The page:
Is Your Child's Teacher Doing a Good Job? 7 Red Flags That Should Alarm Parents
Don't Let Teachers Get Bogged Down in Rigorous Standards and Forget the Uniqueness of Each Child
First, let me come clean; I'm both a teacher and a parent. I know the long hours educators put into their jobs without receiving the compensation and respect they deserve. Moreover, with the rise of national testing, they're under tremendous pressure to meet rigorous standards, which reduces their autonomy and creativity. Now more than ever they must teach in ways that are developmentally inappropriate and ignore the uniqueness of each student.
Teachers: Not as Powerful as They Once Were
With the federal government increasingly involved in educational policy with legislation such No Child Left Behind and Common Core, it's essential that parents get involved, ask questions, and don't take anything for granted. They might be shocked to discover their child's teacher— the one they so like and admire— doesn't have nearly as much power in the classroom as they thought. With people outside of education (politicians, bureaucrats, technology companies, standardized test makers) seizing more control, it's important that parents communicate directly with the teachers. It's essential they express what they like and dislike in education today. With this in mind, here are 7 things parents shouldn't accept from their children's teachers:
#1: Reducing Students to Test Scores
When I started teaching kindergarten 25 years ago, parent-teacher conferences focused on the Whole Child—body, mind, and spirit. We'd touch on a wide-range of topics: the child's ability to make friends and handle conflicts, her motivation to use class time productively, and her budding talents in art, math, science, and reading. Today, conferences typically focus on test results—a narrow set of skills that children are supposed to master during the year. Parents often walk away from these meetings feeling disappointed, wondering if the teacher sees their child as a unique being.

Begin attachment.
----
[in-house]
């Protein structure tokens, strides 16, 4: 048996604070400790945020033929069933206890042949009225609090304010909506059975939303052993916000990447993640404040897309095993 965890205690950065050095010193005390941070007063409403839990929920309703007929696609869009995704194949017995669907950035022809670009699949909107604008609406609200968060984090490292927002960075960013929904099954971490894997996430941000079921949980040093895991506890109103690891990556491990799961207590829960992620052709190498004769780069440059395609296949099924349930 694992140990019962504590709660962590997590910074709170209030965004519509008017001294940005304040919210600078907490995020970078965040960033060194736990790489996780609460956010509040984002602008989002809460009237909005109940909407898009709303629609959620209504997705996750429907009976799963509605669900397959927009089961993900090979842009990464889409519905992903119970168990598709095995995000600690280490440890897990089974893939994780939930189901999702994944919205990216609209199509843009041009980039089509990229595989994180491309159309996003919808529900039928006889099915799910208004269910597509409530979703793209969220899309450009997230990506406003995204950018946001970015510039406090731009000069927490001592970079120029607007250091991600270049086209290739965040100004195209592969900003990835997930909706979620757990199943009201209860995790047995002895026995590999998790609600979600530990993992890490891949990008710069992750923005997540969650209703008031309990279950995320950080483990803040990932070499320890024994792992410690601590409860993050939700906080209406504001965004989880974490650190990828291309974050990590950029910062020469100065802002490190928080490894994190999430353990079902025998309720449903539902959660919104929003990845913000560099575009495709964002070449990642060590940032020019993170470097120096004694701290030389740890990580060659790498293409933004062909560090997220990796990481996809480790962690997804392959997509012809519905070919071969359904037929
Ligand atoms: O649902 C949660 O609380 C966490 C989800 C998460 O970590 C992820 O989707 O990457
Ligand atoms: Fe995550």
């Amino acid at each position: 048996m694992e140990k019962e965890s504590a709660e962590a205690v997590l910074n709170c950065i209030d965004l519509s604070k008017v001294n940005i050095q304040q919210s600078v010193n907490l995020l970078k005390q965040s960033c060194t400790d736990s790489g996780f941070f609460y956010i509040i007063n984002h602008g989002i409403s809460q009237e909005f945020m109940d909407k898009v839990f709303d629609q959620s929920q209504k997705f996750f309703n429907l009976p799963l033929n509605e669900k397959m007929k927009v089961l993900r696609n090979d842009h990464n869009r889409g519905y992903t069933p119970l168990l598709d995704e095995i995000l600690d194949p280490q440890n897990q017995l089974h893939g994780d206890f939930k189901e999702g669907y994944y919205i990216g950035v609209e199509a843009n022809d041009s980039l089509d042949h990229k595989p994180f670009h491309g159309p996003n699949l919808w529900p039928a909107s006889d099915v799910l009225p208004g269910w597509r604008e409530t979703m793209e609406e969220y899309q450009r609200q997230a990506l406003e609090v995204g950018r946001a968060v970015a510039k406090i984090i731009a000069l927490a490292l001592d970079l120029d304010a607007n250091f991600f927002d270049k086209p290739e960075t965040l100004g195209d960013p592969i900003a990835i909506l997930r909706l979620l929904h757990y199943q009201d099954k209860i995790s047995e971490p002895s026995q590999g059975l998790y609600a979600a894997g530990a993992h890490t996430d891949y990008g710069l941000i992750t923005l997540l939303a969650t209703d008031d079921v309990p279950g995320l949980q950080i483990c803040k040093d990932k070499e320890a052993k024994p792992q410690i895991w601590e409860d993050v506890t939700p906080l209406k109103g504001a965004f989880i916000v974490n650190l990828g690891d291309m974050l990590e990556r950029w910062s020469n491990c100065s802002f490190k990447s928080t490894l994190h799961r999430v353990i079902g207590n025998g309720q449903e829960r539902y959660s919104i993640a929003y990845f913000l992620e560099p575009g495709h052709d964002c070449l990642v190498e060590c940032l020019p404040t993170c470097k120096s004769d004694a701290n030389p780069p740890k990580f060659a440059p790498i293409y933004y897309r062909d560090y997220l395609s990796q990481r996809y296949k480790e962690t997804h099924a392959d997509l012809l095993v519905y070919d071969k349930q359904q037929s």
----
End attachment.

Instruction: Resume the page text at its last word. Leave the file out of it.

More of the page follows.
When my son was in second grade, he was a smart and capable student but didn't interact with peers at recess. I became concerned about this so I arrived at his conference determined to discuss it. While his teacher wanted to stick to the script about test results, I pushed her to discuss the recess situation until we reached an understanding. In today's climate, parents need to let teachers know they're concerned with their children's overall development, not just test scores.
#2: Not Acknowledging the Uniqueness of Each Child
In recent years, educational policies demanding academic rigor have resulted in a one-size-fit-all approach to learning. There's little acknowledgement of the differences among students—much to the frustration of educational psychologists. Children get measured against their peers and, if they are lagging behind, parents become needlessly panicked.